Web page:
Born to rough cloth in working-class London in 1748, Mary Saunders hungers for linen and lace. Her lust for a shiny red ribbon leads her to a life of prostitution at a young age, where she encounters a freedom unknown to virtuous young women. But a dangerous misstep sends her fleeing to Monmouth and the refuge of the middle-class household of Mrs. Jones, to become the seamstress her mother always expected her to be and to live the ordinary life of an ordinary girl. Although Mary becomes a close confidante of Mrs. Jones, her desire for a better life leads her back to prostitution. She remains true only to the three rules she learned on the streets of London: Never give up your liberty; Clothes make the woman; Clothes are the greatest lie ever told. In the end, it is clothes, their splendor and their deception, that lead Mary to disaster.
Emma Donoghue's daring, sensually charged prose casts a new sheen on the squalor and glamour of eighteenth-century England. Accurate, masterfully written, and infused with themes that still bedevil us today, Slammerkin is historical fiction for all readers.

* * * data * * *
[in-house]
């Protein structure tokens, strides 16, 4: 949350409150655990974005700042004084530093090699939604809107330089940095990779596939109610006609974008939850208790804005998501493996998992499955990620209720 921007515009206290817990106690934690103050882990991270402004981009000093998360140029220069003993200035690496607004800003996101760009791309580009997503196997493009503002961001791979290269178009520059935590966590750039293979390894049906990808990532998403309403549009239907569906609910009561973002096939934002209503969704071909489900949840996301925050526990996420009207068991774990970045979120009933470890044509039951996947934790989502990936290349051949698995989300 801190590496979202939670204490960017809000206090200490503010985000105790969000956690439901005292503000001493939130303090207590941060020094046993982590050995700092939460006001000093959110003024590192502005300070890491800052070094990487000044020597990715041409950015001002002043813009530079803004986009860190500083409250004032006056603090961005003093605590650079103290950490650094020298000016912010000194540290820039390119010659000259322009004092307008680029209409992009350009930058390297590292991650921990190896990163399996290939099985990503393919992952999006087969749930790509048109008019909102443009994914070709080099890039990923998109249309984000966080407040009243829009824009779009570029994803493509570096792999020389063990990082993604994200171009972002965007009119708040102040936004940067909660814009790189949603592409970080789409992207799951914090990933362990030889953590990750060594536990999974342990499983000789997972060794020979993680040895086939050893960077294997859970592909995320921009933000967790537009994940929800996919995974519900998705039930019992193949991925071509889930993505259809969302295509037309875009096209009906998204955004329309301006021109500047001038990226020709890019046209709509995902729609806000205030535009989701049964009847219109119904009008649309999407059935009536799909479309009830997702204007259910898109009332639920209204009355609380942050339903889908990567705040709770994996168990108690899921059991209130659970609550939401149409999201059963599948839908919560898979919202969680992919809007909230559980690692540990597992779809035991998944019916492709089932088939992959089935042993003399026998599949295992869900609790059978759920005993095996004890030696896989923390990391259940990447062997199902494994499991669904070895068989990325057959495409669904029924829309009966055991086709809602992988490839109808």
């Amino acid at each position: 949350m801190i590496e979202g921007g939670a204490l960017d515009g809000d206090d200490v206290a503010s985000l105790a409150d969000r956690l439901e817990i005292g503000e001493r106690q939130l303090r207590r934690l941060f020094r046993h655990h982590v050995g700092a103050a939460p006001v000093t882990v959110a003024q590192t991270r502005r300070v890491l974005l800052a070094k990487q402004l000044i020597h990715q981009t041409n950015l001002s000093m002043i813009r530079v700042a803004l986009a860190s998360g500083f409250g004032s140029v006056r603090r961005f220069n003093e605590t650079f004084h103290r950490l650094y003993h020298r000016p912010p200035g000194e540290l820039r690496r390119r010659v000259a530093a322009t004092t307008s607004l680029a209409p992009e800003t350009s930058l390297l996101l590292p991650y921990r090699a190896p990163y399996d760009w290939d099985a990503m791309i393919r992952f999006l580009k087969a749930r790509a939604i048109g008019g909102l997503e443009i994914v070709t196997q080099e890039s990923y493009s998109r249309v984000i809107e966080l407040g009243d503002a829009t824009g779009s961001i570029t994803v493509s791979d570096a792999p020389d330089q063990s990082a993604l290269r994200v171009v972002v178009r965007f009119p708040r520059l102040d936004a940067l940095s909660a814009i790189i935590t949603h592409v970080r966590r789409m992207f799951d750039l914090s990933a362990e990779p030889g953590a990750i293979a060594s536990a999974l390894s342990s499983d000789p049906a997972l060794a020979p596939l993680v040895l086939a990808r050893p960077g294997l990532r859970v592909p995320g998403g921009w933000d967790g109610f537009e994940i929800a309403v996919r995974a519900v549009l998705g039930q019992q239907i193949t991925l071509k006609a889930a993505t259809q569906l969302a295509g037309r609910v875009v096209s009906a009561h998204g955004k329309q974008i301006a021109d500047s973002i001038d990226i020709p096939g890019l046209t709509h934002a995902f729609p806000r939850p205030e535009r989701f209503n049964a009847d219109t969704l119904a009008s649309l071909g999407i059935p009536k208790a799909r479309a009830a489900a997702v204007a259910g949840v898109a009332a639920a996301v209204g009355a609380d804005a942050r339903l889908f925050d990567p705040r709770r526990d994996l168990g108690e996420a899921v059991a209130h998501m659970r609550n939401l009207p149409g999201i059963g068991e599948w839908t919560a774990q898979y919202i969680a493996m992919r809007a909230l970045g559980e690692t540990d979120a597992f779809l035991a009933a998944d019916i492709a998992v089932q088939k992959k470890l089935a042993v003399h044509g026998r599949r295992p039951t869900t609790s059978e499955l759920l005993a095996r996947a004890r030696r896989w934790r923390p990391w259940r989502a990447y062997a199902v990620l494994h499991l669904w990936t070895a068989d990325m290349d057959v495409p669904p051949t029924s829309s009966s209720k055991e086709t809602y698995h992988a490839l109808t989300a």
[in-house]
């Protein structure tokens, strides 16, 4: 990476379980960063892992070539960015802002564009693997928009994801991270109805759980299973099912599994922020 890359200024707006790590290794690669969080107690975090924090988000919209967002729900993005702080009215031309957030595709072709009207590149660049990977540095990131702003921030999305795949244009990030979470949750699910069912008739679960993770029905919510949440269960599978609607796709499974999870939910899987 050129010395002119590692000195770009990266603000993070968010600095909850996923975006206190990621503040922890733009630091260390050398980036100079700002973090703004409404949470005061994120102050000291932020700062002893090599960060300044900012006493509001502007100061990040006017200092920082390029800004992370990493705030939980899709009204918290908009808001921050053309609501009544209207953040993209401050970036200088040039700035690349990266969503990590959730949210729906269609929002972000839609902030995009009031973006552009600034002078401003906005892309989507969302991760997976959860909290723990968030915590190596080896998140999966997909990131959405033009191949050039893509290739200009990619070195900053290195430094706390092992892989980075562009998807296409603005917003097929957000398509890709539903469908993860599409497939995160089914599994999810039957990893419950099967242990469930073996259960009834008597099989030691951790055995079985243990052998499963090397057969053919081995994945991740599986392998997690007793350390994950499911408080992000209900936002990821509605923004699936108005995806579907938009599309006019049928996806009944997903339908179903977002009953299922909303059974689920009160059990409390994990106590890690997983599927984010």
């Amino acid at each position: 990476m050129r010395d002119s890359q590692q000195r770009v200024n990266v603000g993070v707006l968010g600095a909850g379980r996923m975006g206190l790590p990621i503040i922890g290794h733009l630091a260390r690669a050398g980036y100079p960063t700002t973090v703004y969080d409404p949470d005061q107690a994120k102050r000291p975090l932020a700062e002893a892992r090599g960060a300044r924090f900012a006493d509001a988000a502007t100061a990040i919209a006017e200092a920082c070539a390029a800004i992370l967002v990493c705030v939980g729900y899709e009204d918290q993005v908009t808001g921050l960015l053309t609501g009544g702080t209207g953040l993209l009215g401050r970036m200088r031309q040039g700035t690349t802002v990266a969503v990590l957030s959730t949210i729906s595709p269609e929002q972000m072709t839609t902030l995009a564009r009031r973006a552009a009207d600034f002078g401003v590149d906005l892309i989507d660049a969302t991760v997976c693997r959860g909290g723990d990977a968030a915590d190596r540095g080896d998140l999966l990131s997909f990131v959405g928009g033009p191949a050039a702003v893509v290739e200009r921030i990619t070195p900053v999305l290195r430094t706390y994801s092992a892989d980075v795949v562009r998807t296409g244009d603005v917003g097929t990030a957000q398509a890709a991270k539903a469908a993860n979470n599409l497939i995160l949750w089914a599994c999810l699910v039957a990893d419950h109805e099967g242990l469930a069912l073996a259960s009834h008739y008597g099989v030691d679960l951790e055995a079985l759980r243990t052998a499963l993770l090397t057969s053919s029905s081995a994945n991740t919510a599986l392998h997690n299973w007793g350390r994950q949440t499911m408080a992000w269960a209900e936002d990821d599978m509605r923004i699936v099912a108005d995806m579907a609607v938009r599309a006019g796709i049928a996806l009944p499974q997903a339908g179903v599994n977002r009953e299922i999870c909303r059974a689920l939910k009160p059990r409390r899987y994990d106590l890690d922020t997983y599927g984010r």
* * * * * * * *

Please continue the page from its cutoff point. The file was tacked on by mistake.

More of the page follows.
What people are saying - Write a review
SlammerkinUser Review - Not Available - Book Verdict
"Slammerkin," an 18th-century term meaning a loose gown or loose woman, is a fitting title for Irish writer Donoghue's (Hood) third novel. Mary Saunders's mother scratches out a meager living as a ... Read full review
Review: SlammerkinUser Review - Alena - Goodreads
Thoroughly enjoyable read, well written as I've come to expect from Donoghue and I'm never disappointed. By no means uplifting, story about a young girl falling into prostitution in London in the ... Read full review
The Whole Duty of Woman
As the Crow Flies